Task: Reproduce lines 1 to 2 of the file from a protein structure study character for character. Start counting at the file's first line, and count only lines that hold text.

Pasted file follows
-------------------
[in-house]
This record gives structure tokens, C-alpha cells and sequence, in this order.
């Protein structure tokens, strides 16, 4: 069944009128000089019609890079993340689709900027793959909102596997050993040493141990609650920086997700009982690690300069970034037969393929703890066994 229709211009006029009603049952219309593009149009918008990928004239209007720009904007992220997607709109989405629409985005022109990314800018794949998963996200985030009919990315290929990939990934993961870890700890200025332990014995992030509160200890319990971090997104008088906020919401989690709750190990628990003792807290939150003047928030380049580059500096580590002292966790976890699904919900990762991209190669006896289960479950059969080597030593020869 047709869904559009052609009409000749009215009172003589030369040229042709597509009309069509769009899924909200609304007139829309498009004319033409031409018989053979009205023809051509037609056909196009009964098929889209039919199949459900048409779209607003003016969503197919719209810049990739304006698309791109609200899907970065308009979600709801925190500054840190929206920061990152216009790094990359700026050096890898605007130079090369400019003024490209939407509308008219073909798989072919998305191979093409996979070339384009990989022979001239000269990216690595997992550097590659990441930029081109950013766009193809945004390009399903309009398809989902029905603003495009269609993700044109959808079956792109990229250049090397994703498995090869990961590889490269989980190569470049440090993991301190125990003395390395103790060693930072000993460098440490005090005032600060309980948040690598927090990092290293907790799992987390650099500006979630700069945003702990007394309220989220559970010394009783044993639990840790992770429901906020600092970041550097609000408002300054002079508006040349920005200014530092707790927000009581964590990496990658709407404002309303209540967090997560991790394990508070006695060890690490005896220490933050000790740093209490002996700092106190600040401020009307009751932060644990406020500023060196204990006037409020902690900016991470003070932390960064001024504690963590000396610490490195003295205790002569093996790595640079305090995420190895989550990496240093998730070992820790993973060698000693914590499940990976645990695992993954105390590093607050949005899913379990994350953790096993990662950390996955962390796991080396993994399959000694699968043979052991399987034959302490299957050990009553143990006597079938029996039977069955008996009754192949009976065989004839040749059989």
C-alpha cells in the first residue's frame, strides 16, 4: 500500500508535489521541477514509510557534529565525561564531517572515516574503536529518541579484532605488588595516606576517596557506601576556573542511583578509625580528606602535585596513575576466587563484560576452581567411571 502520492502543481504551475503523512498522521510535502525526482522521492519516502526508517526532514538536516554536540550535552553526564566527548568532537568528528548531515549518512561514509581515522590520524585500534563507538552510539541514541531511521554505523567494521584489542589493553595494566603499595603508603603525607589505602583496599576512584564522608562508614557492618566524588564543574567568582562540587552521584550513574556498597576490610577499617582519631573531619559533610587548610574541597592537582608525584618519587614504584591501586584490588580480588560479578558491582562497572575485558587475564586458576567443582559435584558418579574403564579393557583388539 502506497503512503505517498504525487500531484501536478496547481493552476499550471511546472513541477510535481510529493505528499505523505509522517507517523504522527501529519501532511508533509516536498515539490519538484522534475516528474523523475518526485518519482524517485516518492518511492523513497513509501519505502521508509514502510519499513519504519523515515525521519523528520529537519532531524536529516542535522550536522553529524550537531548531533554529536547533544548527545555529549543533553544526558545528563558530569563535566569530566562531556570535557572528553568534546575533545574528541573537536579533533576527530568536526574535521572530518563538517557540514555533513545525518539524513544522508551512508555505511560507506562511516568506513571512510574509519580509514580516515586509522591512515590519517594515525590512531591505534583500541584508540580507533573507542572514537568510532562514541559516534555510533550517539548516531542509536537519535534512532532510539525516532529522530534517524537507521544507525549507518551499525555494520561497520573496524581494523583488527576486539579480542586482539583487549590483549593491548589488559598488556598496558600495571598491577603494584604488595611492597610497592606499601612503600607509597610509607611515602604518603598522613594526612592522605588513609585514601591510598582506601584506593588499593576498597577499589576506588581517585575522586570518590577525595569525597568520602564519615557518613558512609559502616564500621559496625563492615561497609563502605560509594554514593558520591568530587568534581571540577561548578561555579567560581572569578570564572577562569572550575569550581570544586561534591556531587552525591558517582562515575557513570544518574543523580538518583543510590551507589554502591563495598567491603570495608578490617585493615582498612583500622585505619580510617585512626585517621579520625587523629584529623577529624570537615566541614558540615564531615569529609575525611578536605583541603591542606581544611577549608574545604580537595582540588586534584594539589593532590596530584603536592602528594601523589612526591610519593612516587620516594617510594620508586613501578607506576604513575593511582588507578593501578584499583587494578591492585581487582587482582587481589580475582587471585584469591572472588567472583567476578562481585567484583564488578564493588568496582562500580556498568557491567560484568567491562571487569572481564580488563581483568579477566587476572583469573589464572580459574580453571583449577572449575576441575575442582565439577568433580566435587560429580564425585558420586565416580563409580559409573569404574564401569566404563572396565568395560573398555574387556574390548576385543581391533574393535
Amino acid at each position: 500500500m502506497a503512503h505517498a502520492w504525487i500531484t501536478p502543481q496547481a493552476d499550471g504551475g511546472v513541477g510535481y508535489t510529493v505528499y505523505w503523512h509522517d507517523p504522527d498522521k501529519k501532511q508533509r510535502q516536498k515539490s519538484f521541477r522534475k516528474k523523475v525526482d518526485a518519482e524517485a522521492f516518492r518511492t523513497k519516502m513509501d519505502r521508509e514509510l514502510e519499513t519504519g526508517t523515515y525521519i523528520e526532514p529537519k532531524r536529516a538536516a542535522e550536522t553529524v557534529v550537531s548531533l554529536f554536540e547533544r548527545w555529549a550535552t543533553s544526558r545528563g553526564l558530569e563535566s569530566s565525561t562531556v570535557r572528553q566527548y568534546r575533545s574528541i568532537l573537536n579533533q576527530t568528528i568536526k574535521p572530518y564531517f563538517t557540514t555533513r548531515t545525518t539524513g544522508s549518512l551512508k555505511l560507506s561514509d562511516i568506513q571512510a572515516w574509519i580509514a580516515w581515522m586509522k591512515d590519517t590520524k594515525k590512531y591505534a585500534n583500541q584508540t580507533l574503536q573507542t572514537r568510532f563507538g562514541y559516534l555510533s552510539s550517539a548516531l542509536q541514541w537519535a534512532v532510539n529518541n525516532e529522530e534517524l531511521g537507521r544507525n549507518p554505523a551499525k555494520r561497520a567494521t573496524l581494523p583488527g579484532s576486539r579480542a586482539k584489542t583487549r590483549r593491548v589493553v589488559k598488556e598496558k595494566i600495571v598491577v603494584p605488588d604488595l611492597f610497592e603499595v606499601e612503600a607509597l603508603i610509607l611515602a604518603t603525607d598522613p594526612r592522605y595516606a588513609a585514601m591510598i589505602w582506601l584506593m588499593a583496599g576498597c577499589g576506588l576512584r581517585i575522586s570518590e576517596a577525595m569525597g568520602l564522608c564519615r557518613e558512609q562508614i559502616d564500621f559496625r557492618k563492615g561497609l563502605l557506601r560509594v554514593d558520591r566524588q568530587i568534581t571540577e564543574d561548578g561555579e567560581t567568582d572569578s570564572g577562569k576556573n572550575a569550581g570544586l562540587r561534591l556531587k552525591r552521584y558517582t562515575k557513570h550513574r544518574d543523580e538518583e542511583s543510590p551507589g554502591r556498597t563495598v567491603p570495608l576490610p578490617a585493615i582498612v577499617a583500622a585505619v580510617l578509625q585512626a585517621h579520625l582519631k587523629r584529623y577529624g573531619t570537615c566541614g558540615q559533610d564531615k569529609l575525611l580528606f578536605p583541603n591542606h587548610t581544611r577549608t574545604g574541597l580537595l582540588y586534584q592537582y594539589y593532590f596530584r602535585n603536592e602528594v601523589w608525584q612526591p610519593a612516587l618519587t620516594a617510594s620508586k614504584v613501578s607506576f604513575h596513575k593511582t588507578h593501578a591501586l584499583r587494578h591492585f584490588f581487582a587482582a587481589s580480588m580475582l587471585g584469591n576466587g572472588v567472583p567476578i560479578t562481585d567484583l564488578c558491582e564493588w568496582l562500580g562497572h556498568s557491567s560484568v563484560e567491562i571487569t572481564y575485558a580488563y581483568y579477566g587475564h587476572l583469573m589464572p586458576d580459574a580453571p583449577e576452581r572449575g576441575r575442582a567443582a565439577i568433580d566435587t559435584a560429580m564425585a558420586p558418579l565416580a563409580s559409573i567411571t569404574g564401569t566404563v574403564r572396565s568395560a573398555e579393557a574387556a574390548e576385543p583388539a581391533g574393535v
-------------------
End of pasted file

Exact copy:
[in-house]
This record gives structure tokens, C-alpha cells and sequence, in this order.